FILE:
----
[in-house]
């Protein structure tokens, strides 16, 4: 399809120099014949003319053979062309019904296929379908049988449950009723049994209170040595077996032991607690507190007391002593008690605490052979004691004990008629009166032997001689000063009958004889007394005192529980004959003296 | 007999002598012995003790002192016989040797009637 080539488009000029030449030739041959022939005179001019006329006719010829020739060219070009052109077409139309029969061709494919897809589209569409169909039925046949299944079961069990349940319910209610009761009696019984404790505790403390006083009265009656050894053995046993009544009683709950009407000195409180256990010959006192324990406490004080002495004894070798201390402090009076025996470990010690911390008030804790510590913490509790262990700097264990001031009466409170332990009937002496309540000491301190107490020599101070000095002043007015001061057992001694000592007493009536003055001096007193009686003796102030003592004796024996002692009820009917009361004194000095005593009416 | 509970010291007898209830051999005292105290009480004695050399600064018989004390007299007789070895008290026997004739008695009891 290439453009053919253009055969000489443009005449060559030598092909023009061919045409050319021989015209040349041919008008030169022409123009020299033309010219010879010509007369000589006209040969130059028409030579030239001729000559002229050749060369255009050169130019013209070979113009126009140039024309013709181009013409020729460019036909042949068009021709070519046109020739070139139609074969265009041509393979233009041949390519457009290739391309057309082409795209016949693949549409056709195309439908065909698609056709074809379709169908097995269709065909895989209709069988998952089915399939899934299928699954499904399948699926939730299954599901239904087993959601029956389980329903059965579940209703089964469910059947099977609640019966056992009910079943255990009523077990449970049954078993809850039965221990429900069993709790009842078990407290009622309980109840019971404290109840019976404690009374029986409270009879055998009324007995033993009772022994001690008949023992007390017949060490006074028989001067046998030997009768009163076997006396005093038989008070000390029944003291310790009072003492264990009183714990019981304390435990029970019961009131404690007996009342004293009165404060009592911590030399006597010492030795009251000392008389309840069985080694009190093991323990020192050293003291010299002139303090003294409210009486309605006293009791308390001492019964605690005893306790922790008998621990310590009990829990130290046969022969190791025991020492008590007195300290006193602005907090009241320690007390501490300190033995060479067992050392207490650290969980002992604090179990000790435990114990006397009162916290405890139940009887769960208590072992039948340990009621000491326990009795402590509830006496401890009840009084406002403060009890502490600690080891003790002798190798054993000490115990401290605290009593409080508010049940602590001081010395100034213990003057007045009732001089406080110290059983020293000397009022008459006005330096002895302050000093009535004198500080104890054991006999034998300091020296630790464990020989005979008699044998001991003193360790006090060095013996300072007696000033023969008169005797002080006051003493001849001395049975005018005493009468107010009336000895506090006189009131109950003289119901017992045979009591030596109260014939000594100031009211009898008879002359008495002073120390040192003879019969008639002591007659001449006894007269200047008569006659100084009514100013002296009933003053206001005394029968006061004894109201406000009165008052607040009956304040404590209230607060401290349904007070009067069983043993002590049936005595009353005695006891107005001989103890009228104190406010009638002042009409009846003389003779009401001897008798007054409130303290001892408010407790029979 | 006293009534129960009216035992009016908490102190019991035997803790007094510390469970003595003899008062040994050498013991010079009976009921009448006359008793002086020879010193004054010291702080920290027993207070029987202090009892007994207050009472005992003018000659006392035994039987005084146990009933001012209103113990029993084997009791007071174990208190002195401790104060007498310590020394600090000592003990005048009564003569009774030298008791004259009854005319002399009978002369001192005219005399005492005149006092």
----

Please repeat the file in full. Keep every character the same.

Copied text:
[in-house]
């Protein structure tokens, strides 16, 4: 399809120099014949003319053979062309019904296929379908049988449950009723049994209170040595077996032991607690507190007391002593008690605490052979004691004990008629009166032997001689000063009958004889007394005192529980004959003296 | 007999002598012995003790002192016989040797009637 080539488009000029030449030739041959022939005179001019006329006719010829020739060219070009052109077409139309029969061709494919897809589209569409169909039925046949299944079961069990349940319910209610009761009696019984404790505790403390006083009265009656050894053995046993009544009683709950009407000195409180256990010959006192324990406490004080002495004894070798201390402090009076025996470990010690911390008030804790510590913490509790262990700097264990001031009466409170332990009937002496309540000491301190107490020599101070000095002043007015001061057992001694000592007493009536003055001096007193009686003796102030003592004796024996002692009820009917009361004194000095005593009416 | 509970010291007898209830051999005292105290009480004695050399600064018989004390007299007789070895008290026997004739008695009891 290439453009053919253009055969000489443009005449060559030598092909023009061919045409050319021989015209040349041919008008030169022409123009020299033309010219010879010509007369000589006209040969130059028409030579030239001729000559002229050749060369255009050169130019013209070979113009126009140039024309013709181009013409020729460019036909042949068009021709070519046109020739070139139609074969265009041509393979233009041949390519457009290739391309057309082409795209016949693949549409056709195309439908065909698609056709074809379709169908097995269709065909895989209709069988998952089915399939899934299928699954499904399948699926939730299954599901239904087993959601029956389980329903059965579940209703089964469910059947099977609640019966056992009910079943255990009523077990449970049954078993809850039965221990429900069993709790009842078990407290009622309980109840019971404290109840019976404690009374029986409270009879055998009324007995033993009772022994001690008949023992007390017949060490006074028989001067046998030997009768009163076997006396005093038989008070000390029944003291310790009072003492264990009183714990019981304390435990029970019961009131404690007996009342004293009165404060009592911590030399006597010492030795009251000392008389309840069985080694009190093991323990020192050293003291010299002139303090003294409210009486309605006293009791308390001492019964605690005893306790922790008998621990310590009990829990130290046969022969190791025991020492008590007195300290006193602005907090009241320690007390501490300190033995060479067992050392207490650290969980002992604090179990000790435990114990006397009162916290405890139940009887769960208590072992039948340990009621000491326990009795402590509830006496401890009840009084406002403060009890502490600690080891003790002798190798054993000490115990401290605290009593409080508010049940602590001081010395100034213990003057007045009732001089406080110290059983020293000397009022008459006005330096002895302050000093009535004198500080104890054991006999034998300091020296630790464990020989005979008699044998001991003193360790006090060095013996300072007696000033023969008169005797002080006051003493001849001395049975005018005493009468107010009336000895506090006189009131109950003289119901017992045979009591030596109260014939000594100031009211009898008879002359008495002073120390040192003879019969008639002591007659001449006894007269200047008569006659100084009514100013002296009933003053206001005394029968006061004894109201406000009165008052607040009956304040404590209230607060401290349904007070009067069983043993002590049936005595009353005695006891107005001989103890009228104190406010009638002042009409009846003389003779009401001897008798007054409130303290001892408010407790029979 | 006293009534129960009216035992009016908490102190019991035997803790007094510390469970003595003899008062040994050498013991010079009976009921009448006359008793002086020879010193004054010291702080920290027993207070029987202090009892007994207050009472005992003018000659006392035994039987005084146990009933001012209103113990029993084997009791007071174990208190002195401790104060007498310590020394600090000592003990005048009564003569009774030298008791004259009854005319002399009978002369001192005219005399005492005149006092």